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By Gary Lambrecht and Gary Lambrecht,SUN STAFF | September 23, 2002
D.J. Strawberry, a 6-foot-4 guard who is the son of former major-league baseball player Darryl Strawberry, has given the Maryland men's basketball program an oral commitment and is expected to sign with the Terrapins in November, a source close to the school's recruiting efforts confirmed. Strawberry, a senior at Mater Dei High School in Santa Ana, Calif., who averaged 11.5 points last season, chose the defending national champion Terps over Florida State and DePaul. He visited Maryland last week and is considered by the coaching staff to be a potential contributor at either guard position.
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By Eduardo A. Encina and The Baltimore Sun | March 8, 2013
SARASOTA, Fla. - Right around the time major league teams first began taking notice of a talented young outfielder playing at Crenshaw High in South Central Los Angeles, a harsh reality check came for Trayvon Robinson. The Orioles outfielder was in the 10th grade when his mailbox started to fill with questionnaires from big league clubs, inspiring hope in a place where young men are far more likely to become gang members than major league baseball players. Then, one day, shots rang out from outside his family's housing complex.
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SPORTS
By John Eisenberg and John Eisenberg,SUN STAFF | April 16, 2003
D.J. Strawberry watched the Maryland Terrapins on television as often as possible last winter, envisioning himself on the receiving end of one of coach Gary Williams' patented sideline outbursts. "I'm ready for it. I have a thick skin," said Strawberry, of Santa Ana, Calif., who is part of a five-man freshman class joining the Terps next season. Any player making the leap from high school to college ball comes with some doubts attached, but if there is one certainty about Darryl Strawberry Jr., it's that he can handle the sharpest verbal daggers.
SPORTS
By Heather A. Dinich and Heather A. Dinich,Sun reporter | March 8, 2007
Tampa, Fla. -- For a fleeting moment, Darryl Strawberry was just like the rest of them - a proud parent standing to applaud his son on senior day, beaming as the Comcast Center crowd collectively rose in appreciation of D.J. Strawberry's efforts, not only during Maryland's amazing run, but also during his entire career. It really has been that simple all along, Darryl Strawberry said, a typical father-son relationship that was deemed interesting only because of who the father once was, and who the son has come to be. The two have always been intertwined, inseparable even when Darryl Strawberry was not at his eldest son's college basketball games, let alone in the same state.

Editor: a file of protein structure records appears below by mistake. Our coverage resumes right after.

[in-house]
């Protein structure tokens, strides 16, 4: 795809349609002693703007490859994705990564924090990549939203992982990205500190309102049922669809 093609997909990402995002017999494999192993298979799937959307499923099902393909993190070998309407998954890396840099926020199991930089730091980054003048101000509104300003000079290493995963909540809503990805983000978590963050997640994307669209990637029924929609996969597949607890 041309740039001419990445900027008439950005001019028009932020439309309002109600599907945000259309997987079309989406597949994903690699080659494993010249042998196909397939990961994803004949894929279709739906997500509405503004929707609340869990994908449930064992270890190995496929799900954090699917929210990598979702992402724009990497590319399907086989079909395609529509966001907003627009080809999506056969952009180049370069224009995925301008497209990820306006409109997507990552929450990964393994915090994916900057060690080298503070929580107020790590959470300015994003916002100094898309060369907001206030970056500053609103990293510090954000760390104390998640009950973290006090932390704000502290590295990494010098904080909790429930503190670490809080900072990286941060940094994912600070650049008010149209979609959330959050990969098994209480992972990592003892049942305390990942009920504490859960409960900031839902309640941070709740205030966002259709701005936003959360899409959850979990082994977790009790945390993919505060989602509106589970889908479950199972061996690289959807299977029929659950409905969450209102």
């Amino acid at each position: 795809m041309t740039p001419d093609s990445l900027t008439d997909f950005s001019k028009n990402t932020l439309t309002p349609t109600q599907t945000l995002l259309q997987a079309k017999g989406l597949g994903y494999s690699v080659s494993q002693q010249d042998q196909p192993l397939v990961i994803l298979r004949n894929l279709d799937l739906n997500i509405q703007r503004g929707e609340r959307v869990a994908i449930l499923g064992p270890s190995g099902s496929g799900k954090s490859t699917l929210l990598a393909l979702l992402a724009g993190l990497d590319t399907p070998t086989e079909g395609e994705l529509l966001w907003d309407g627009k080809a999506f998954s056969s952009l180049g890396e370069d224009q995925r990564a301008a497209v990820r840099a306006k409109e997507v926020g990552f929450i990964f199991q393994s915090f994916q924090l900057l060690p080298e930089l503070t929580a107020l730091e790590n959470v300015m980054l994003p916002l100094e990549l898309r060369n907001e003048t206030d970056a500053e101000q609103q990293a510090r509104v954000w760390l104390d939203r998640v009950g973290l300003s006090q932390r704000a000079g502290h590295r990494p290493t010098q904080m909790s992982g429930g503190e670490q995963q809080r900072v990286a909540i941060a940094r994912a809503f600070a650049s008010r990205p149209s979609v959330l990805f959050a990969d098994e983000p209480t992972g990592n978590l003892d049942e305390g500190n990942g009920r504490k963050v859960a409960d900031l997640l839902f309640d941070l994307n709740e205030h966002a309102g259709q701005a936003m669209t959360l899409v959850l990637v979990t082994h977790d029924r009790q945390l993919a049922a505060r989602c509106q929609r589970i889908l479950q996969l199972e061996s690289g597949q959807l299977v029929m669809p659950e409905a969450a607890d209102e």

SPORTS
August 5, 1998
Hitting* Carlos Delgado, Blue Jays: 3HRs* Mike Kelly, Devil Rays: 2 HRs.9- * Darryl Strawberry, Yankees: grand slam.Pitching* Mike Mussina, Orioles: 9 innings, 0 runs, 2 hits, perfect for 7 2/3 innings.4 * Steve Avery, Red Sox: 6 innings, 1 run, 2 hits
SPORTS
By Los Angeles Daily News | June 8, 1995
LOS ANGELES -- With left-handed-hitting first baseman Henry Rodriguez out with a broken leg, the Montreal Expos are expressing interest in free agent Darryl Strawberry."
SPORTS
July 26, 1991
Don't worry, be happyLos Angeles Dodgers pitcher Bob Ojeda, a former New York Met, told The Hartford Courant that there is a huge difference between fans in New York and fans on the West Coast."
SPORTS
By Heather A. Dinich and Heather A. Dinich,Sun reporter | March 8, 2007
Tampa, Fla. -- For a fleeting moment, Darryl Strawberry was just like the rest of them - a proud parent standing to applaud his son on senior day, beaming as the Comcast Center crowd collectively rose in appreciation of D.J. Strawberry's efforts, not only during Maryland's amazing run, but also during his entire career. It really has been that simple all along, Darryl Strawberry said, a typical father-son relationship that was deemed interesting only because of who the father once was, and who the son has come to be. The two have always been intertwined, inseparable even when Darryl Strawberry was not at his eldest son's college basketball games, let alone in the same state.
SPORTS
By Michael Ventre and Michael Ventre,Los Angeles Daily News | May 26, 1994
LOS ANGELES -- I wish he would give all the money back. The entire $8 million. Every penny.I know it's a pipe dream. I know this is the '90s, and professional athletes are as likely to pass up a check as they are to pick up one in a restaurant.But I wish Darryl Strawberry would do the decent thing for once and hand back all of the money he's taking out of the pockets of the Dodger faithful for this season and next.Remember, Dodgers fans, you're paying for this. When you buy tickets, hot dogs and pennants, when you pay for parking, when you fork over your hard-earned cash so that you and your family can go to the park and take in a game, all that money flows to one central fund.
NEWS
February 26, 2000
WOULD you step on a train if you thought Darryl Strawberry might be the conductor? Mr. Strawberry, the New York Yankees baseball player, recently failed yet another cocaine test. His is an absurd cycle of relapse, sorrow and reinstatement to the job. Of course, Mr. Strawberry plays baseball, and there's only so much damage one can do at the plate or in the field. Were he operating a train -- say, a light rail vehicle -- while on cocaine, the results could be disastrous. Baltimore's light rail riders have no real assurances that people like Darryl Strawberry aren't operating transit vehicles, some of which can carry hundreds of passengers.
SPORTS
By Kevin Van Valkenburg and Kevin Van Valkenburg,Sun reporter | February 13, 2007